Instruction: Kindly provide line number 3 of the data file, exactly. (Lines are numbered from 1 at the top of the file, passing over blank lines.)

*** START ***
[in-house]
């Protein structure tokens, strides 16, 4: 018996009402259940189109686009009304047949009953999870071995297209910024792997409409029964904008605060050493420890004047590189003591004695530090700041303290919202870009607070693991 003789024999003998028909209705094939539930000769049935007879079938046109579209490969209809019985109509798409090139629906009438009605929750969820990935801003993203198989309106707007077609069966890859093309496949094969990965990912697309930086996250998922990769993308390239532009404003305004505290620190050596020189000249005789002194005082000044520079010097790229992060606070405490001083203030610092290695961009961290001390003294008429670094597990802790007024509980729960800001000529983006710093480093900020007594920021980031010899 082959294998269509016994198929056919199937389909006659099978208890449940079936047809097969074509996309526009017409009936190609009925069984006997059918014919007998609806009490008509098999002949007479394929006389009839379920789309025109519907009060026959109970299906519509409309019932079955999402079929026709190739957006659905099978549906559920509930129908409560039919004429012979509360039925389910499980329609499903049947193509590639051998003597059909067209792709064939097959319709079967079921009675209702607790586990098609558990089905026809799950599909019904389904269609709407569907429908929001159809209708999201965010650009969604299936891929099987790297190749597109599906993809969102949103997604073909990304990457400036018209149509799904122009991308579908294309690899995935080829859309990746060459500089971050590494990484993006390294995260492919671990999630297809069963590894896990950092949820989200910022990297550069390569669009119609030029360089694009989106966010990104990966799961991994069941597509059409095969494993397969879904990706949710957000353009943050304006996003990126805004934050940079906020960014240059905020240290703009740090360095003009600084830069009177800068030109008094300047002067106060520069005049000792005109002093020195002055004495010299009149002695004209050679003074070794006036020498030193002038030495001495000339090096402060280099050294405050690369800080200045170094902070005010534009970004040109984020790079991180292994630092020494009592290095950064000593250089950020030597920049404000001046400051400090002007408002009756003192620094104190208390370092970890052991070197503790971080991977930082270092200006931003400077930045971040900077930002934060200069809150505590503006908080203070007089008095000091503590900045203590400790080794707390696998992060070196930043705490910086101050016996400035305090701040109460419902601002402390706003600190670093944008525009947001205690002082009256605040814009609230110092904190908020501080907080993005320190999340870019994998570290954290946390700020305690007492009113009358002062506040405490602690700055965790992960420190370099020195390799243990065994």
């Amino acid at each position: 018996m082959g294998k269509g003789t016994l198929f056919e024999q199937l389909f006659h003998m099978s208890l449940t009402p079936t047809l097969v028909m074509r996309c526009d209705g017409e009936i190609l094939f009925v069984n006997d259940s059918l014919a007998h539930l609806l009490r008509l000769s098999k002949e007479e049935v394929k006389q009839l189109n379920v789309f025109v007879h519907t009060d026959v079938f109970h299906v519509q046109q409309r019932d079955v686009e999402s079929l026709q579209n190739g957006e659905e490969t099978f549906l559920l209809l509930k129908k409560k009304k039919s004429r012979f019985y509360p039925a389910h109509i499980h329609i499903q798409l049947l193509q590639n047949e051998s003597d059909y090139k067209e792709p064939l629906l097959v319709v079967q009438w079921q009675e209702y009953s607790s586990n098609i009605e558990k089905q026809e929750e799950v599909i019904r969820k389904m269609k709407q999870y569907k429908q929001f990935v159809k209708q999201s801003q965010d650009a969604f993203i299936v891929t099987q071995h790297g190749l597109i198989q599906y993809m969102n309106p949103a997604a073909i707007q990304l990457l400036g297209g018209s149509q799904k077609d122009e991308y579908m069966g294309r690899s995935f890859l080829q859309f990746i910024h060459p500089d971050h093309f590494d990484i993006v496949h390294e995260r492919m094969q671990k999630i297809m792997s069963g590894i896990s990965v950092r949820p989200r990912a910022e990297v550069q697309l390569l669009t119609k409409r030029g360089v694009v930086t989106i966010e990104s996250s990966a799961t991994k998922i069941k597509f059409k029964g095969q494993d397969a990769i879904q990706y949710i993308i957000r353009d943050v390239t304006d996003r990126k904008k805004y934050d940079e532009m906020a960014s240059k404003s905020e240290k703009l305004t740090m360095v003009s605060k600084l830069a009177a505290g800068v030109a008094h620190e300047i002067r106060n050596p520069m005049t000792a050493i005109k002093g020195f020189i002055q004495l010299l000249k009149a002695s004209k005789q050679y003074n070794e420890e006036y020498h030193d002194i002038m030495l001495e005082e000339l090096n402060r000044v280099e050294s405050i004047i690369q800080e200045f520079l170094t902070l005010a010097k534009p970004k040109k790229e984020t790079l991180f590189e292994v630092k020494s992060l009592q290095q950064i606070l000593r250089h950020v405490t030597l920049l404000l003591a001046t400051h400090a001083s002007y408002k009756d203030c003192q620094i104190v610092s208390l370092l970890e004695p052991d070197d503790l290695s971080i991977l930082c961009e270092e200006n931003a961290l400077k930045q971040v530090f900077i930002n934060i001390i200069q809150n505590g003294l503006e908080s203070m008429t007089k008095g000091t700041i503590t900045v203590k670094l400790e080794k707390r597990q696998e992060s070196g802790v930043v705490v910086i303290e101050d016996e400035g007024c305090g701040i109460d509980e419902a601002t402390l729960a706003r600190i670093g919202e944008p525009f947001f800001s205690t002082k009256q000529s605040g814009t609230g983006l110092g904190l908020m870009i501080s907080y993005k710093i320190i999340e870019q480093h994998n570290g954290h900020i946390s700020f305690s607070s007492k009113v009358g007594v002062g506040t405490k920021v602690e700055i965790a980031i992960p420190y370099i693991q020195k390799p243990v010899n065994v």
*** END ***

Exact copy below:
């Amino acid at each position: 018996m082959g294998k269509g003789t016994l198929f056919e024999q199937l389909f006659h003998m099978s208890l449940t009402p079936t047809l097969v028909m074509r996309c526009d209705g017409e009936i190609l094939f009925v069984n006997d259940s059918l014919a007998h539930l609806l009490r008509l000769s098999k002949e007479e049935v394929k006389q009839l189109n379920v789309f025109v007879h519907t009060d026959v079938f109970h299906v519509q046109q409309r019932d079955v686009e999402s079929l026709q579209n190739g957006e659905e490969t099978f549906l559920l209809l509930k129908k409560k009304k039919s004429r012979f019985y509360p039925a389910h109509i499980h329609i499903q798409l049947l193509q590639n047949e051998s003597d059909y090139k067209e792709p064939l629906l097959v319709v079967q009438w079921q009675e209702y009953s607790s586990n098609i009605e558990k089905q026809e929750e799950v599909i019904r969820k389904m269609k709407q999870y569907k429908q929001f990935v159809k209708q999201s801003q965010d650009a969604f993203i299936v891929t099987q071995h790297g190749l597109i198989q599906y993809m969102n309106p949103a997604a073909i707007q990304l990457l400036g297209g018209s149509q799904k077609d122009e991308y579908m069966g294309r690899s995935f890859l080829q859309f990746i910024h060459p500089d971050h093309f590494d990484i993006v496949h390294e995260r492919m094969q671990k999630i297809m792997s069963g590894i896990s990965v950092r949820p989200r990912a910022e990297v550069q697309l390569l669009t119609k409409r030029g360089v694009v930086t989106i966010e990104s996250s990966a799961t991994k998922i069941k597509f059409k029964g095969q494993d397969a990769i879904q990706y949710i993308i957000r353009d943050v390239t304006d996003r990126k904008k805004y934050d940079e532009m906020a960014s240059k404003s905020e240290k703009l305004t740090m360095v003009s605060k600084l830069a009177a505290g800068v030109a008094h620190e300047i002067r106060n050596p520069m005049t000792a050493i005109k002093g020195f020189i002055q004495l010299l000249k009149a002695s004209k005789q050679y003074n070794e420890e006036y020498h030193d002194i002038m030495l001495e005082e000339l090096n402060r000044v280099e050294s405050i004047i690369q800080e200045f520079l170094t902070l005010a010097k534009p970004k040109k790229e984020t790079l991180f590189e292994v630092k020494s992060l009592q290095q950064i606070l000593r250089h950020v405490t030597l920049l404000l003591a001046t400051h400090a001083s002007y408002k009756d203030c003192q620094i104190v610092s208390l370092l970890e004695p052991d070197d503790l290695s971080i991977l930082c961009e270092e200006n931003a961290l400077k930045q971040v530090f900077i930002n934060i001390i200069q809150n505590g003294l503006e908080s203070m008429t007089k008095g000091t700041i503590t900045v203590k670094l400790e080794k707390r597990q696998e992060s070196g802790v930043v705490v910086i303290e101050d016996e400035g007024c305090g701040i109460d509980e419902a601002t402390l729960a706003r600190i670093g919202e944008p525009f947001f800001s205690t002082k009256q000529s605040g814009t609230g983006l110092g904190l908020m870009i501080s907080y993005k710093i320190i999340e870019q480093h994998n570290g954290h900020i946390s700020f305690s607070s007492k009113v009358g007594v002062g506040t405490k920021v602690e700055i965790a980031i992960p420190y370099i693991q020195k390799p243990v010899n065994v």